Pilgrimage at Wymondham Abbey
Each year we welcome dozens of groups who visit the Abbey itself, or are passing through on the way to Walsingham, and pilgrims often like to light a candle before the statue of Our Lady of Walsingham in our Lady Chapel, bringing their thoughts and prayers before God that He may bless their time of pilgrimage, as well as their own particular pilgrimage intention.
Sometimes people go on pilgrimage to visit relics of a saint (such as those of St Alban, the first English Martyr, whose shrine is at St Albans’ Abbey, and of whom we are historically a daughter house), or to a shrine (such as Walsingham, where the Blessed Virgin Mary is reputed to have appeared to Lady Richeldis). Although Wymondham Abbey has neither a permanent collection of relics, nor can claim to have experienced a vision of Our Lady, thousands of pilgrims still flock to this historic house of prayer every year to offer prayer, seek comfort, guidance, and peace, and we look forward to welcoming you.
Life is a journey! Christians see their lives on this earth as a journey which begins with God, when we are given the gift of life when we are born, and ends with God, when our souls return to His care when we die. In this sense, our lives on this earth are a pilgrimage, which is a feature of many world religions, not just Christianity.
Sometimes, the Church on earth is described as a ‘Pilgrim People’, and the act of pilgrimage itself is a symbol of the journey from our earthly sojourn to our eternal home in heaven.
Throughout history, and especially in the Middle Ages, pilgrimage has been an important element of the Christian life. Centuries ago, going on pilgrimage could take months, even years, and could be very dangerous – the long and arduous journeys, often through hostile territory, meant that there was a real danger of death for the devout pilgrim. Pilgrims would stay in hostelries or monasteries along the way, and pilgrimage routes soon became rich and prosperous, attracting good and bad alike. You can still see evidence of ‘pilgrimage routes’ abroad, for example, the route to Santiago De Compostella in Spain, where to this day, pilgrims wear a scallop shell as a sign of their status as a pilgrim, in the hope that they will receive hospitality along the way. Of course, Chaucer’s The Canterbury Tales speaks of a group of pilgrims from all walks of life making their way to Canterbury Cathedral to visit the relics of St Thomas a Becket.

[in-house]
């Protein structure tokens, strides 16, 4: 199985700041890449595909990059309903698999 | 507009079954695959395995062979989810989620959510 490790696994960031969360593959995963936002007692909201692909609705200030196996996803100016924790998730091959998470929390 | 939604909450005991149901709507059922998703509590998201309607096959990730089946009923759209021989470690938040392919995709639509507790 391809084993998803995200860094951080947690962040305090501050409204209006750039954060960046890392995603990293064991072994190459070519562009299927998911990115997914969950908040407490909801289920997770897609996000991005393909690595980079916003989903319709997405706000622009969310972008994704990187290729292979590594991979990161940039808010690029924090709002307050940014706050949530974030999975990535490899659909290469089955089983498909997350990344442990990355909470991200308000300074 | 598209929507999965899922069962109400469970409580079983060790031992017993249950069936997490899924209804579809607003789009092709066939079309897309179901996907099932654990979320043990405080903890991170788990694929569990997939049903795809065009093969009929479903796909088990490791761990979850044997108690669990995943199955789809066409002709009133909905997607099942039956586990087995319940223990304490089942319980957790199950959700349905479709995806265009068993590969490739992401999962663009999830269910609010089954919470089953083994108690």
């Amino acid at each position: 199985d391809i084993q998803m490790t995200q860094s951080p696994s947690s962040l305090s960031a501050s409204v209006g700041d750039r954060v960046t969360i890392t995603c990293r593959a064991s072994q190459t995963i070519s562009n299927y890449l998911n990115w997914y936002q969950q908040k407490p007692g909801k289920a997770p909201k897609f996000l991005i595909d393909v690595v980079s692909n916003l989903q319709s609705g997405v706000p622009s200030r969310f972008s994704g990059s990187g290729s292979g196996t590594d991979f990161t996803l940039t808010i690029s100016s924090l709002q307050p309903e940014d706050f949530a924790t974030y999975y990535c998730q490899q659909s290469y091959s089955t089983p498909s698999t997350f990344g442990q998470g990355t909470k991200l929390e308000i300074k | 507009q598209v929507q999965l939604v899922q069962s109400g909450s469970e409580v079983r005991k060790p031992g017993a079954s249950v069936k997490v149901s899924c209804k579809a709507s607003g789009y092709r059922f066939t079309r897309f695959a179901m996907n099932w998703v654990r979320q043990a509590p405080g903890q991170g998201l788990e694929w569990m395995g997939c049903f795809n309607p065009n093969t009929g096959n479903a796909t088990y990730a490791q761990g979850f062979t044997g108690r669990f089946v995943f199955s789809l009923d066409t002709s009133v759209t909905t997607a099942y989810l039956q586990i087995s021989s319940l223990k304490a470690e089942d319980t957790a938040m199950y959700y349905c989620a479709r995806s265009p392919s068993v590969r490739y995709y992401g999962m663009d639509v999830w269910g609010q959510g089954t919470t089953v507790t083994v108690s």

People went on pilgrimage because they believed that, in doing so, their faith could be strengthened, and they could show God how sorry they were if they believed they had committed a sin. Of course, priests would also send people on a pilgrimage as part of their penance for their sins. Sometimes, people would also go on pilgrimage in the hope of being healed from illness.
England has many pilgrimage sites, and in Norfolk, the Shrine of Our Lady of Walsingham, near Fakenham, is internationally renowned as ‘England’s Nazareth’. You can visit their website by clicking here. A piece of the High Altar from Wymondham Abbey is placed in the High Altar in the Shrine Church at Walsingham.